The National Labor Relations Board (NLRB) recently affirmed its 2014 decision in Purple Communications, Inc. and Communications Workers of America, AFL–CIO which held that if employees are granted access to their employer’s email system for work-related purposes, they are presumed to have a right to use that email system on non-working time for communications that are protected by the National Labor Relations Act (NLRA), unless the employer demonstrates special circumstances.
This decision serves as an important reminder to employers to take the time to understand the implications of the NLRB’s position and, if necessary, revise their workplace policies to comply with this ruling.
Isn’t the NLRB Only Concerned with Union Activity?
No. While the employees in Purple Communications were unionized, the NLRA covers most employees in the private sector, with or without a union. Exceptions include government employees, independent contractors and supervisors (though, in some cases, supervisors who have been discriminated against for refusing to violate the NLRA may be protected).
Under Section 7 of the NLRA, covered employees are afforded the right to engage in “concerted activity,” which is when two or more employees take action for their mutual aid or protection regarding the terms and conditions of their employment. For example, Section 7 protects employees who discuss workplace safety concerns with each other or who address their employer about improving their pay. Even a single employee can engage in protected concerted activity such as when he or she acts on the authority of other employees or brings a group complaint to the employer’s attention. Section 8 of the NLRA prohibits employers from interfering with, restraining or coercing employees in the exercise of their Section 7 rights.
How Did Purple Communications, Inc. Violate the NLRA?
Purple Communications, Inc. maintained a few shared computers in common areas of the workplace from which employees were able to access the Internet. The company’s employee handbook provided that employees could use the company’s email system (as well as its voicemail, Blackberry, cell phones and other company equipment) for business purposes only. “Prohibited activities” included using company equipment to engage in activities on behalf of organizations or persons with no professional or business affiliation with the company or sending uninvited email of a personal nature. The company testified that the restrictions were put in place to protect against computer viruses, the transmission of inappropriate information and the release of confidential company information.
The NLRB found that the handbook policy presumptively interfered with the employees’ Section 7 rights because it was drafted so broadly as to encompass the use of the company’s email system for concerted activities during nonworking time. The presumption was rebuttable if the company could show that the restrictions were justified by “special circumstances,” but the company did not offer any special circumstances, and the concerns it raised about viruses and inappropriate and confidential communications were found to be generic in nature and no different from the concerns of employers in general.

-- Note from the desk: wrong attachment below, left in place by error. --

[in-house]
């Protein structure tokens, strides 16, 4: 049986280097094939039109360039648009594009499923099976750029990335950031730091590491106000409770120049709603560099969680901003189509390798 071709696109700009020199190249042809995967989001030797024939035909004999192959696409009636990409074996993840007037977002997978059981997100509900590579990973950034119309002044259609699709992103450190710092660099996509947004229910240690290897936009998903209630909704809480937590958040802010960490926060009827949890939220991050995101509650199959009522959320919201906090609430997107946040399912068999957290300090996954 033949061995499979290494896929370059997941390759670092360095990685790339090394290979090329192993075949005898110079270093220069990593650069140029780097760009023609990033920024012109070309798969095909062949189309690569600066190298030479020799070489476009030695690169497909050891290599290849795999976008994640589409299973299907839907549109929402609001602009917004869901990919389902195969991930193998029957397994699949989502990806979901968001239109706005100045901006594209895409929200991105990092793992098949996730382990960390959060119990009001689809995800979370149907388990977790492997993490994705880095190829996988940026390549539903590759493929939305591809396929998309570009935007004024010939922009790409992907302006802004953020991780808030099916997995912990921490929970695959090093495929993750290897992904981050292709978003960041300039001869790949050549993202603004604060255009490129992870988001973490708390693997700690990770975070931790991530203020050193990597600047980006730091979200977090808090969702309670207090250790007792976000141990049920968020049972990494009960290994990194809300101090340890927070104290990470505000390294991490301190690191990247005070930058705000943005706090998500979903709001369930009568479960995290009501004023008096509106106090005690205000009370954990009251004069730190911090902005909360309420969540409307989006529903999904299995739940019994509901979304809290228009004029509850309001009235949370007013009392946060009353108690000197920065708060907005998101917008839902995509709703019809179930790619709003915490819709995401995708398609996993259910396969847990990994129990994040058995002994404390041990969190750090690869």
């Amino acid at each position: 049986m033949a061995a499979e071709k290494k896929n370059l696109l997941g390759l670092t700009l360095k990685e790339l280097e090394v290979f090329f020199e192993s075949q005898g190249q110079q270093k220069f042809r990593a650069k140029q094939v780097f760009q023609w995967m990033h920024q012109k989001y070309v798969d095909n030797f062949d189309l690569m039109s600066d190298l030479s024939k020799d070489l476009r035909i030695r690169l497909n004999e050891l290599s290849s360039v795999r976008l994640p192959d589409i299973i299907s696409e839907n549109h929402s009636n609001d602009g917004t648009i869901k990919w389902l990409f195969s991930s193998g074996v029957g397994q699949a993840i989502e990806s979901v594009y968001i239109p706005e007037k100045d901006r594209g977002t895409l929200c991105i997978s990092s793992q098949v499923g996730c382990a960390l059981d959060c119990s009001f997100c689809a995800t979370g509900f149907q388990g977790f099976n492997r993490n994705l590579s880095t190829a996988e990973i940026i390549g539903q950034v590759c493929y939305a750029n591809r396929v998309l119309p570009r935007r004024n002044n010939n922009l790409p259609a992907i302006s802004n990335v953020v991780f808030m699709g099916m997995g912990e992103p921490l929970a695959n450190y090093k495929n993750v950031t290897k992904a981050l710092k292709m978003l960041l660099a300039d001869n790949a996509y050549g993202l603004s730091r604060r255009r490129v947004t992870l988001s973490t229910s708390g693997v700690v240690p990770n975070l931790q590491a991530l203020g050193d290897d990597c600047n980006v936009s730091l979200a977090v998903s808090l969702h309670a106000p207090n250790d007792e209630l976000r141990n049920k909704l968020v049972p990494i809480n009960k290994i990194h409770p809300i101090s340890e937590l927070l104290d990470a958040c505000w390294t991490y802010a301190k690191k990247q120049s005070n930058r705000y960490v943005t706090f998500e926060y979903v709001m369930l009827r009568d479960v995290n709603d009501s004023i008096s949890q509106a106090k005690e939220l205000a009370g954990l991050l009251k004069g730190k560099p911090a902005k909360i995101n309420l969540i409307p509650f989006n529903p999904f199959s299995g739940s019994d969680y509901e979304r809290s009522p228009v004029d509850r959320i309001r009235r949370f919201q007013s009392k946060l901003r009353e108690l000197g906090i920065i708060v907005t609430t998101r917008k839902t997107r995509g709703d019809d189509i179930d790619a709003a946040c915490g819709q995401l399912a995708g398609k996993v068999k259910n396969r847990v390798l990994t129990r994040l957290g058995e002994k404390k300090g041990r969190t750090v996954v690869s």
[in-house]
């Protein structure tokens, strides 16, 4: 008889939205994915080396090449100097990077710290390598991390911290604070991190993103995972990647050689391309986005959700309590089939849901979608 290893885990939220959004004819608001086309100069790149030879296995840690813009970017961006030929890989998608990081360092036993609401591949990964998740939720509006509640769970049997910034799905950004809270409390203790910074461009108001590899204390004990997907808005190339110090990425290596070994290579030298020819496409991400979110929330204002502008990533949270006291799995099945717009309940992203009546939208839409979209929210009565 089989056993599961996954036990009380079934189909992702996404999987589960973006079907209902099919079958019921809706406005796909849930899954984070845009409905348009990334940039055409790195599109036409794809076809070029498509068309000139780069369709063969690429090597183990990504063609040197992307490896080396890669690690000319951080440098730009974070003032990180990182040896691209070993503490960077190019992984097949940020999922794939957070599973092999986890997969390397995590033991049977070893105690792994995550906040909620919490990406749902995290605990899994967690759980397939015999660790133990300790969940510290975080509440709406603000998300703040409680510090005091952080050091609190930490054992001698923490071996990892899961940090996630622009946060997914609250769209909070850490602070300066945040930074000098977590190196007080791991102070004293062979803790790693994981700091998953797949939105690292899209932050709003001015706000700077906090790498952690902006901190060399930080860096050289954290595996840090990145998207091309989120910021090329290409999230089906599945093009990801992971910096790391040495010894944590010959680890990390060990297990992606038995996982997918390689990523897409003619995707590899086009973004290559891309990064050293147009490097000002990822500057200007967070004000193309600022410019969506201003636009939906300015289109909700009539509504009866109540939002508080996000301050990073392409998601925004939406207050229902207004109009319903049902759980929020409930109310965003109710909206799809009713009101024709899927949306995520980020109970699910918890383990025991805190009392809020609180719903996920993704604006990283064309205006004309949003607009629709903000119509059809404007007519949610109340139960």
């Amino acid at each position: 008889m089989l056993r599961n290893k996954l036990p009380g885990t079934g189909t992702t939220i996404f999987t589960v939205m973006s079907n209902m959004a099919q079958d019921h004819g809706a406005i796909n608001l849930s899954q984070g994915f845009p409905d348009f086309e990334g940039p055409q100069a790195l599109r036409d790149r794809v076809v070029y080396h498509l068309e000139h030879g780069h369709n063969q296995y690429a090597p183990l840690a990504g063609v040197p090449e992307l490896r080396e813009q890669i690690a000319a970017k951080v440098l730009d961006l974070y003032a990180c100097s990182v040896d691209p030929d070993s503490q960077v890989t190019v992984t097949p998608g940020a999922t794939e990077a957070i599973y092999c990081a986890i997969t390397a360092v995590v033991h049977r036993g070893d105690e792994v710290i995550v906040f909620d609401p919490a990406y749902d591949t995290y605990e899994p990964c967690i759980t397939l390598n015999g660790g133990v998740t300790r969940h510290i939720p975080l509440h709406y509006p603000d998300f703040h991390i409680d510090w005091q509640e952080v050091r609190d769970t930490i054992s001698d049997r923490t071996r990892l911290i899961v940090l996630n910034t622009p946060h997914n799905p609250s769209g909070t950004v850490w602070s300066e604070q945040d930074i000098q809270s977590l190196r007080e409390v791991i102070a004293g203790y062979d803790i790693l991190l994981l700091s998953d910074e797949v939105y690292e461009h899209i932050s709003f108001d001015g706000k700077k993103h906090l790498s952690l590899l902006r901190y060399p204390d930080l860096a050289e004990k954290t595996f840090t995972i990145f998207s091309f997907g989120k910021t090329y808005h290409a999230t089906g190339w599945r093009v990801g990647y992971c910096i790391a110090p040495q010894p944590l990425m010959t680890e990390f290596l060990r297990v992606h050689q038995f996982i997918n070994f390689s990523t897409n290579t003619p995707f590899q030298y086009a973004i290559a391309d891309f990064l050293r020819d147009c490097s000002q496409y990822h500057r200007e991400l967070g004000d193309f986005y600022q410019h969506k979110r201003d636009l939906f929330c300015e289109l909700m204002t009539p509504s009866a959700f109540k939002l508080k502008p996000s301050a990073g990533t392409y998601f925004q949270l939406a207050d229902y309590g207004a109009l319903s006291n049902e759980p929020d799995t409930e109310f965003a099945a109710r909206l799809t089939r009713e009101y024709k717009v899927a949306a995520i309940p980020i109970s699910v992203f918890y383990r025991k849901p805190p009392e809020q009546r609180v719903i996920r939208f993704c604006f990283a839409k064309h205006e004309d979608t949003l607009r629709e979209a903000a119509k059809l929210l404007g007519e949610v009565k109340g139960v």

What Types of Policies Can Employers Enforce in Light of Purple Communications?
While broad prohibitions on employee use of company-owned email during non-work time will not pass muster under the NLRA absent special circumstances, employers can, and should, implement policies that impose legally-permissible restrictions on the use of company email for such actions as the disclosure of trade secrets, internal business communications and similar confidential company information and the dissemination of messages that incite violence or involve illegal conduct.
And as the NLRB noted, employers are also generally free to monitor their employees’ use of the company email system for legitimate management reasons, which might include ensuring productivity and preventing harassment and other activities that could give rise to employer liability. The NLRB warned that employers may not, however, conduct email monitoring in response to Section 7 activity, focus their monitoring efforts only on union activists or otherwise violate the NLRA. State law may also come into play. For example, Connecticut employers who engage in electronic monitoring are required to give their affected employees prior written notice of the types of monitoring that may occur, except in certain limited circumstances (Conn. Gen. Stat. §31-48d).
The NLRB limited its ruling to email communications, though in its earlier decision it conceded that other interactive electronic communications, such as instant messaging and texting, may ultimately be subject to a similar analysis. The dissent in both the 2014 and 2017 decisions argued that employers should have the right to control not just their email systems, but their information technology equipment and resources generally, so long as the employer does not discriminate against NLRA-protected communications. Earlier this week, President Trump appointed the author of these dissents to the post of NLRB Chairman. Additional changes to composition of the NLRB board are expected as two of the five board member seats are currently vacant. What this means for the future of Purple Communications is unclear, but for now, employers must refrain from implementing broadly-worded email policies that could be interpreted as restrictions on their employees’ Section 7 rights.
The 2017 decision may be found here.